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Federal procurement of shared services

Creating efficiencies for all parties.

Overview

Shared services can provide efficiencies for all parties, but despite pressure from above, many agency leaders have been slow to adopt shared services for fear of losing control, fear that the shared service provider will stop supporting their agency’s critical business functions or that their agency will be locked into a single provider.

At the federal level, Federal Shared Service Providers offer services to other agencies. For example, the Interior Business Center provides services to more than 150 government offices and federal agencies, including both internal and external clients.

At the federal, state and regional level, Internal Shared Service Providers offer services just for their internal agency. Two examples are: the Commander, Naval Installations Command (CNIC), which provides shore infrastructure support for the U.S. Navy; and the New York Metropolitan Transit Authority (NYMTA), which provides HR, payroll and financial management services to its nine agencies.

As deadlines approach, whether federal, state and local organizations decide to become shared service providers themselves or use the services of another organization, shared services can bring efficiencies for all who are involved.

Background

The Office of Management and Budget has long been an advocate of federal shared services, urging agencies and departments to look at existing systems and services before considering new IT investments. Three roles in particular are especially large supporters of shared services: the U.S. Chief Information Officer is concerned about duplicative spending; the Chief Acquisition Officer wants to reform procurement; and the Comptroller seeks to improve government-wide financial management.

Despite this pressure from above, many agency leaders have been slow to adopt shared services for fear of losing control. A recent survey by Government Business Council reveals that 60 percent of more than 422 federal respondents are concerned that shared service providers could stop supporting their agency’s critical business functions.

While some agency leaders are nervous, many organizations are realizing enormous efficiencies through shared services. Federal shared service providers operate fee-for-service, full cost recovery business models that are efficient for the government as a whole, but shared services also offer efficiencies to their partner agencies. Users of shared services are better able to focus on their missions and core competencies, leaving the administrative and back-office functions to shared service providers.

Analysis

Organizations that provide services for other agencies are labeled as “Federal Shared Service Providers” (FSSP). This group includes agencies such as the Department of Transportation’s Enterprise Services Center (ESC), Department of the Treasury’s Administrative Resource Center (ARC), Department of Health and Human Services’ Program Support Center (PSC) and Department of the Interior’s Interior Business Center (IBC).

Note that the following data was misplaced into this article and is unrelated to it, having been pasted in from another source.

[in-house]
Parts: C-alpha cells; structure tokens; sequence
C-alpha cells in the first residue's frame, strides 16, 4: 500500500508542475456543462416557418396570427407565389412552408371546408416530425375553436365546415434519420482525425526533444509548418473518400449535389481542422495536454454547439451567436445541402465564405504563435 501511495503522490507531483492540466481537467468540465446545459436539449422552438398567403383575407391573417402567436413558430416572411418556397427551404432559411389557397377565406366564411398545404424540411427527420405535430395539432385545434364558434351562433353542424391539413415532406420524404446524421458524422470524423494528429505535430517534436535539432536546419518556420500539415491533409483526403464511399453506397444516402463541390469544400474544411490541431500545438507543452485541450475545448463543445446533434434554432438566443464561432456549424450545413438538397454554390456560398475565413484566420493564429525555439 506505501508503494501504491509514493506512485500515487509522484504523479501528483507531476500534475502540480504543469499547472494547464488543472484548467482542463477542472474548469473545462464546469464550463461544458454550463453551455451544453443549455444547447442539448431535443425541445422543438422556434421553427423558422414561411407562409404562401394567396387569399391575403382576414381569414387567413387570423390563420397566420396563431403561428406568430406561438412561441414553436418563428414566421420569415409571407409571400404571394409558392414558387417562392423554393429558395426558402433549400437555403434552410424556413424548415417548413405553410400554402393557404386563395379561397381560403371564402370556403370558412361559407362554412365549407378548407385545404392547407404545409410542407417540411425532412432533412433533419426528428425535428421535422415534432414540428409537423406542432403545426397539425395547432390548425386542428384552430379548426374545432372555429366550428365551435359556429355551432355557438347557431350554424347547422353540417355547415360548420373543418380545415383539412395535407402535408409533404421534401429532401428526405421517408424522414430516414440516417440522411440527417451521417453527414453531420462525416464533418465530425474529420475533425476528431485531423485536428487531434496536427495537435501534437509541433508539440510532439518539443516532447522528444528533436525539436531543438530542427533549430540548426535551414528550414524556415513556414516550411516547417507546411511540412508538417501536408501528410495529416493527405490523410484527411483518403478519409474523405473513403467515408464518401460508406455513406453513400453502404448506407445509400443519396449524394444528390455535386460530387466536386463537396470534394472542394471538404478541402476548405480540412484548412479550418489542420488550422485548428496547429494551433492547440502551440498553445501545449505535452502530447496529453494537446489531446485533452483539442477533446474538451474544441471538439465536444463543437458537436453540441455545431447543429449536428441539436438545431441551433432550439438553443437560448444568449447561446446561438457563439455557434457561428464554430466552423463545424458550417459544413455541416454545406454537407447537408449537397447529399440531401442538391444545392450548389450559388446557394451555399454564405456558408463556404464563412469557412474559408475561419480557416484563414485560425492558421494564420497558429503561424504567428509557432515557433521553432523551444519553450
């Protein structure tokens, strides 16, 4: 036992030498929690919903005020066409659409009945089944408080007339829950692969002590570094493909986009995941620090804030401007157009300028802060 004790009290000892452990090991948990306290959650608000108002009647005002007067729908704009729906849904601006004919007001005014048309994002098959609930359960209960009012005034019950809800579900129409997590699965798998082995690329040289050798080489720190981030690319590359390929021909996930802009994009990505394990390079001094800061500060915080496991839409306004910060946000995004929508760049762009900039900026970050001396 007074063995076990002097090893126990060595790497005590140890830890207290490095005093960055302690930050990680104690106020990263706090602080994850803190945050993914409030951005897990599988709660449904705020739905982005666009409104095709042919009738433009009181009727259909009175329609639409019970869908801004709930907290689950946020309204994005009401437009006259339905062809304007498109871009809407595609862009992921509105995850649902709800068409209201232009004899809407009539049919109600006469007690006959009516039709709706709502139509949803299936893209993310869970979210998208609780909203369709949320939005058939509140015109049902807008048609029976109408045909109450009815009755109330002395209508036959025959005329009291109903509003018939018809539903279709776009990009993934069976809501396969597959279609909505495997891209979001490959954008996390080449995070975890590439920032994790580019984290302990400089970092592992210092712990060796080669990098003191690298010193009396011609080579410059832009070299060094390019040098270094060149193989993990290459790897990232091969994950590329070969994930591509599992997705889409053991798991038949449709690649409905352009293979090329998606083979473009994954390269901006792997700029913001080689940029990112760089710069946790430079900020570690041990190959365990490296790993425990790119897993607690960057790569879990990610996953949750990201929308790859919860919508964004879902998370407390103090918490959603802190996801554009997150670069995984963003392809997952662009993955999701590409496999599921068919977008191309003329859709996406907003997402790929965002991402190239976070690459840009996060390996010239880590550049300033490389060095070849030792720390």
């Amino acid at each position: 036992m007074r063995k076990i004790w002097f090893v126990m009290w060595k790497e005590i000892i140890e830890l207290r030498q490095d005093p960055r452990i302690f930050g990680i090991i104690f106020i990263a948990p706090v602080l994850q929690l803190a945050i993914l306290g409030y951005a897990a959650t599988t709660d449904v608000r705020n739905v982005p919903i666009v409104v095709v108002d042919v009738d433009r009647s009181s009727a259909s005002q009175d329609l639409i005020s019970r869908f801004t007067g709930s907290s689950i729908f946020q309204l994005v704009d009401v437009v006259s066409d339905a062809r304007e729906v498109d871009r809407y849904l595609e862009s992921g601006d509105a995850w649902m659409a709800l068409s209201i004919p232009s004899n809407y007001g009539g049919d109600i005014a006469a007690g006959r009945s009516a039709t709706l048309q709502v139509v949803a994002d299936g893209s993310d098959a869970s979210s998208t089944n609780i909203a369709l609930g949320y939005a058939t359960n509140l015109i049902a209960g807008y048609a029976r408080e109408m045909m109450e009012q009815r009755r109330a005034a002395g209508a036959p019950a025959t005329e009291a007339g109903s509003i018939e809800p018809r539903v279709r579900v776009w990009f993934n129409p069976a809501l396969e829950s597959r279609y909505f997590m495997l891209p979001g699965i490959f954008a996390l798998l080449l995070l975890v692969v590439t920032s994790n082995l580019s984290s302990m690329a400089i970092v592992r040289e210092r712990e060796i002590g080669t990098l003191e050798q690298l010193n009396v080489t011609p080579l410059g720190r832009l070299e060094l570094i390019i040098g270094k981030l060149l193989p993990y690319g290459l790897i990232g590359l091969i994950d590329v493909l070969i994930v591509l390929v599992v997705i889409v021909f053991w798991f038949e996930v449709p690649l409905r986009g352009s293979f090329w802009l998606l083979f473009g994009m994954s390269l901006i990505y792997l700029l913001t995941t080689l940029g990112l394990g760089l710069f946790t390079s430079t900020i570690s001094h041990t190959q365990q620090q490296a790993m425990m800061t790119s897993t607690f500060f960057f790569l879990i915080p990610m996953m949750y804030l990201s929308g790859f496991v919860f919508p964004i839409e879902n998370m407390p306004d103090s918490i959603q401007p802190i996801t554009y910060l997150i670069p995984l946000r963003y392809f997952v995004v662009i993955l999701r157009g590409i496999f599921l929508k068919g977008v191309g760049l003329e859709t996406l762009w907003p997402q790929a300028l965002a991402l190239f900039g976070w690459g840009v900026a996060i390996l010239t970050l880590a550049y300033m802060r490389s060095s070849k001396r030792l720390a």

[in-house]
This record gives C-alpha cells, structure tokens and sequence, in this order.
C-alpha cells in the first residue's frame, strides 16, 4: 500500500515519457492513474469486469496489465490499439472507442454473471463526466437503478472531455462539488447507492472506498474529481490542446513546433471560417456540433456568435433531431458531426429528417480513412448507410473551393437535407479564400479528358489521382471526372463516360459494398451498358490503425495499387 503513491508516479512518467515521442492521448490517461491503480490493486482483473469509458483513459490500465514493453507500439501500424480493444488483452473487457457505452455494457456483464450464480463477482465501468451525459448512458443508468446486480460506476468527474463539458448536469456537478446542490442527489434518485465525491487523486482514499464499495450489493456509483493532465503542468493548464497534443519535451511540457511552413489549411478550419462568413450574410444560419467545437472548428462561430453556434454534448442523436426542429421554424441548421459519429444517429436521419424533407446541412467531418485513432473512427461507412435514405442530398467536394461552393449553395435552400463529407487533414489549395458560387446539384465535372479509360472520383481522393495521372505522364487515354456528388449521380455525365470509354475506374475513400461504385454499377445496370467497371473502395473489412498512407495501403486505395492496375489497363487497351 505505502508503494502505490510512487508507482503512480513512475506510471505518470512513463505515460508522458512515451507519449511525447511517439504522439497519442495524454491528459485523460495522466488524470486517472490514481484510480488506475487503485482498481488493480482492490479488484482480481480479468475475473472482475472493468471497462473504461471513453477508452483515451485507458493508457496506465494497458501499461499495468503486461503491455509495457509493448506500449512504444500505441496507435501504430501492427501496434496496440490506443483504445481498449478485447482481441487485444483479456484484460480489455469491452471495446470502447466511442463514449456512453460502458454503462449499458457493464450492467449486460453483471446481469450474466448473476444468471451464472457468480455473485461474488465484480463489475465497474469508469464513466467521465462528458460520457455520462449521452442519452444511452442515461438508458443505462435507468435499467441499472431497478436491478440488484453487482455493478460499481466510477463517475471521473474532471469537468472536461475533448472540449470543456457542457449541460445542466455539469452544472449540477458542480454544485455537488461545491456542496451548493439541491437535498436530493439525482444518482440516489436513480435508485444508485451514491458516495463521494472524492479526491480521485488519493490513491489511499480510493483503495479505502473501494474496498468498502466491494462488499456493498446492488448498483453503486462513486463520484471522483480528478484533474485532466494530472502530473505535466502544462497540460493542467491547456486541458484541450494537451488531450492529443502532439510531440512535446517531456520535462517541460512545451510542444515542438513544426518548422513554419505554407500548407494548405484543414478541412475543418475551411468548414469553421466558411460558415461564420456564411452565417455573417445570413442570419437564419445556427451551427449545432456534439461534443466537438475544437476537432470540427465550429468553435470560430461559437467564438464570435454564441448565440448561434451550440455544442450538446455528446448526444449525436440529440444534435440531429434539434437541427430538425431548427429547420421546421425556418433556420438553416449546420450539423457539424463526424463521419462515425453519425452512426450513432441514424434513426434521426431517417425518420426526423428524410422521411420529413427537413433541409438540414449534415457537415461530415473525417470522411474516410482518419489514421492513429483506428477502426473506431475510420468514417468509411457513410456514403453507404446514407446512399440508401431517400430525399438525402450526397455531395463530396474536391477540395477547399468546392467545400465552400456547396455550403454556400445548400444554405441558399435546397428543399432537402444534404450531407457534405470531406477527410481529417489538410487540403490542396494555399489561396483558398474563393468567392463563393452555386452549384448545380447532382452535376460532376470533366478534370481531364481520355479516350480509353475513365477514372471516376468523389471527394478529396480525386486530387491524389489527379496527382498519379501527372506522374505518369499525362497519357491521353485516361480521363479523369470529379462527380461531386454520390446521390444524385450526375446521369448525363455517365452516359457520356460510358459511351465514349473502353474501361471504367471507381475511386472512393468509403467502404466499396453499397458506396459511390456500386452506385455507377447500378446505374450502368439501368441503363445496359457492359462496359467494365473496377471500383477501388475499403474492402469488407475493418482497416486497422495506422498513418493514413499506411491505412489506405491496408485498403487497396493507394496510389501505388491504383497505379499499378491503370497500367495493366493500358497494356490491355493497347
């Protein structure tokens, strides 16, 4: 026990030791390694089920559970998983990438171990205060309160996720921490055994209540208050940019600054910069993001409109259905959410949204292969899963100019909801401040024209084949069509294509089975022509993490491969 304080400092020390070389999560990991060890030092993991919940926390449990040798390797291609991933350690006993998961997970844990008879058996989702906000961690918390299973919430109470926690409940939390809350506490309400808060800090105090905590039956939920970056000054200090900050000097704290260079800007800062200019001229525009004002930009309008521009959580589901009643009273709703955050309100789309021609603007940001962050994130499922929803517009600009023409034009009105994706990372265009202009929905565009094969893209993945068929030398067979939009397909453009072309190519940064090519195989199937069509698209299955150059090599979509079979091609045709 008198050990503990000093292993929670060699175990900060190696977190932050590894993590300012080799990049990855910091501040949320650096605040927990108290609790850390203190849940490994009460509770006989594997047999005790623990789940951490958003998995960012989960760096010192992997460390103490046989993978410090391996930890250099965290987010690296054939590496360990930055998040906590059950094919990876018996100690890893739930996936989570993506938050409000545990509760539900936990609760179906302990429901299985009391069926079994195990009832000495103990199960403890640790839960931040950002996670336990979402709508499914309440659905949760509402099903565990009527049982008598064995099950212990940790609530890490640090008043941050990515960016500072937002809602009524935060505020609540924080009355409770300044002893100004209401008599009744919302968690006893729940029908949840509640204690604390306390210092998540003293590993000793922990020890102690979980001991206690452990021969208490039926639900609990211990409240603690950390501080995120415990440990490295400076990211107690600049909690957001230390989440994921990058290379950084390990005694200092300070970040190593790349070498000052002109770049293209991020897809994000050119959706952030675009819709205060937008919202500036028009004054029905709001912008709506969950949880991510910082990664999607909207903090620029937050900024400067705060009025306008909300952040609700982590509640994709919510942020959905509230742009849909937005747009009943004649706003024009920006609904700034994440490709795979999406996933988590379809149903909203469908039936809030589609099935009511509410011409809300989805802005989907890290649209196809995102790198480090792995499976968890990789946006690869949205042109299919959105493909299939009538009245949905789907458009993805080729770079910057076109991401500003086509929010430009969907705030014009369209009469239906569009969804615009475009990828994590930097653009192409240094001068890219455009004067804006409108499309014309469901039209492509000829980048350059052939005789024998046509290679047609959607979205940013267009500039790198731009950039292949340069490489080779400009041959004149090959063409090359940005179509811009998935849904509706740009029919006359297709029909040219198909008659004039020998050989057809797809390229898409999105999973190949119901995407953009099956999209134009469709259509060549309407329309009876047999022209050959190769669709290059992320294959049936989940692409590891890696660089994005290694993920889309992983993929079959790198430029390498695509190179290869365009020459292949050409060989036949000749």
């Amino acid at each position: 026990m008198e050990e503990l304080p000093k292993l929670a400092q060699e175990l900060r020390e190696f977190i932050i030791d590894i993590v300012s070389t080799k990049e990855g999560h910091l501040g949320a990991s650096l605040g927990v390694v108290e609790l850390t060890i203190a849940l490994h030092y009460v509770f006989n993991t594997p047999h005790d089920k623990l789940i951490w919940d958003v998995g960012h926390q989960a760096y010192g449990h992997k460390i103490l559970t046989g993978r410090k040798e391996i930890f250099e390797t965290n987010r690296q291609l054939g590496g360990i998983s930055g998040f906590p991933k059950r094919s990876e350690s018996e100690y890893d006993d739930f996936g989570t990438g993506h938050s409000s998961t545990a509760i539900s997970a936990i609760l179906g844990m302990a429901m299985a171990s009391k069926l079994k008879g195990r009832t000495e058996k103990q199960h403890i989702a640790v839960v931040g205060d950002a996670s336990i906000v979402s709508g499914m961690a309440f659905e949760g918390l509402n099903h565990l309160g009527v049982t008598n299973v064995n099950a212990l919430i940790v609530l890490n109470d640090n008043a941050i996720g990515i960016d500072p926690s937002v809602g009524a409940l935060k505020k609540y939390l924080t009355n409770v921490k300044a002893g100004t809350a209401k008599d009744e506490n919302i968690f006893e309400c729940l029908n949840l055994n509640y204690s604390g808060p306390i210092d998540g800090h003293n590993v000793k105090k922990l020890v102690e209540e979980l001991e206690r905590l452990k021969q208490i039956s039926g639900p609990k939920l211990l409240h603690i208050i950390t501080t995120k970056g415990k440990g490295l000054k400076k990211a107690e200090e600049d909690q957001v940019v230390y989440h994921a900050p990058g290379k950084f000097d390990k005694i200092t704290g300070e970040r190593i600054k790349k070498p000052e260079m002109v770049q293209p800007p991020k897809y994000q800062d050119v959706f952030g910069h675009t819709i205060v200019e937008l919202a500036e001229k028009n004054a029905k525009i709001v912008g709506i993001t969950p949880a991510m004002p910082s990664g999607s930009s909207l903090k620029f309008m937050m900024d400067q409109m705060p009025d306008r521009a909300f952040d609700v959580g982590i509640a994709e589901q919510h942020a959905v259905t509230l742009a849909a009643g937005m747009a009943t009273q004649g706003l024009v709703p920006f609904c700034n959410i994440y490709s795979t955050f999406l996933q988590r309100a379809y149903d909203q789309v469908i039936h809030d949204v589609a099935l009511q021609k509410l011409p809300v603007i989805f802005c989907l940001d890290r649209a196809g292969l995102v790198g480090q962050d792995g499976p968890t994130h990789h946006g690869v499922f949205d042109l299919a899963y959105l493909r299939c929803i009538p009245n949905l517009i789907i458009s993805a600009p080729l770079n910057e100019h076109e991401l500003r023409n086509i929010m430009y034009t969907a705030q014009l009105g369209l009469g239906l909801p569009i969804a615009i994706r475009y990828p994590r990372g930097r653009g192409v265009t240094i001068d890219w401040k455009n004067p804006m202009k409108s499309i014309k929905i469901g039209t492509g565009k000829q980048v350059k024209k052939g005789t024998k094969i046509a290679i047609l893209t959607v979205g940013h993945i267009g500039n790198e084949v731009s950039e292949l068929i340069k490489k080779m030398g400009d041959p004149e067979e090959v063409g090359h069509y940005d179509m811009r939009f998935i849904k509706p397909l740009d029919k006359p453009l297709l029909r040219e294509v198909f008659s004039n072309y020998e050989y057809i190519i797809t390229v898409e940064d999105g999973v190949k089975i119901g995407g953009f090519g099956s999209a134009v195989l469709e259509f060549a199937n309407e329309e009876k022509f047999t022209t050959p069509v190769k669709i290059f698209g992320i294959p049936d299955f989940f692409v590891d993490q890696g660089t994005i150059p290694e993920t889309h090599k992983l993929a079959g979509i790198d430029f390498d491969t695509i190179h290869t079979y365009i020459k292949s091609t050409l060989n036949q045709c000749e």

The IBC is a successful case study of interagency shared services, providing services that include acquisition, financial management, human resources, information technology, customer support center and indirect cost services.

Other shared service providers offer services just for their internal agency. These providers are known as Internal Shared Service Providers (ISSP), and they appear not just at the federal level, but also at the state and regional level. Two examples are: the Commander, Naval Installations Command (CNIC), which provides shore infrastructure support for the U.S. Navy; and the New York Metropolitan Transit Authority (NYMTA), which provides HR, payroll and financial management services to its nine agencies.

Recommendations

As deadlines approach, agencies must decide whether to become shared service providers themselves or to consolidate and use the services of another organization. For those who opt to use another’s services, an essential first step is understanding the unique processes, procedures and requirements of the organization. This inventory step helps the agency identify which functions and services might be candidates for moving to a shared model.

Next, agencies should evaluate their core competencies to determine which services should remain within the organization. Back-office and commodity functions are typically the best candidates to send to outside parties, but performing a business case analysis can help determine savings and outcomes for each unique organization.

After determining which functions to transition to shared services, it is recommended that organizations survey the market and compare the different options available from providers, including shared service providers within the same organization, those outside of its borders and commercial entities.

Finally, organizations moving to shared services must carefully plan for the transition. A strategically piloted implementation strategy that anticipates and prepares for challenges tends to produce the best results.

While using shared services from another provider creates efficiencies for many, it may not be the best fit for every organization. However, if a department or agency excels in a particular type of service delivery, becoming a shared service provider can offer different opportunities to increase efficiency through specialization.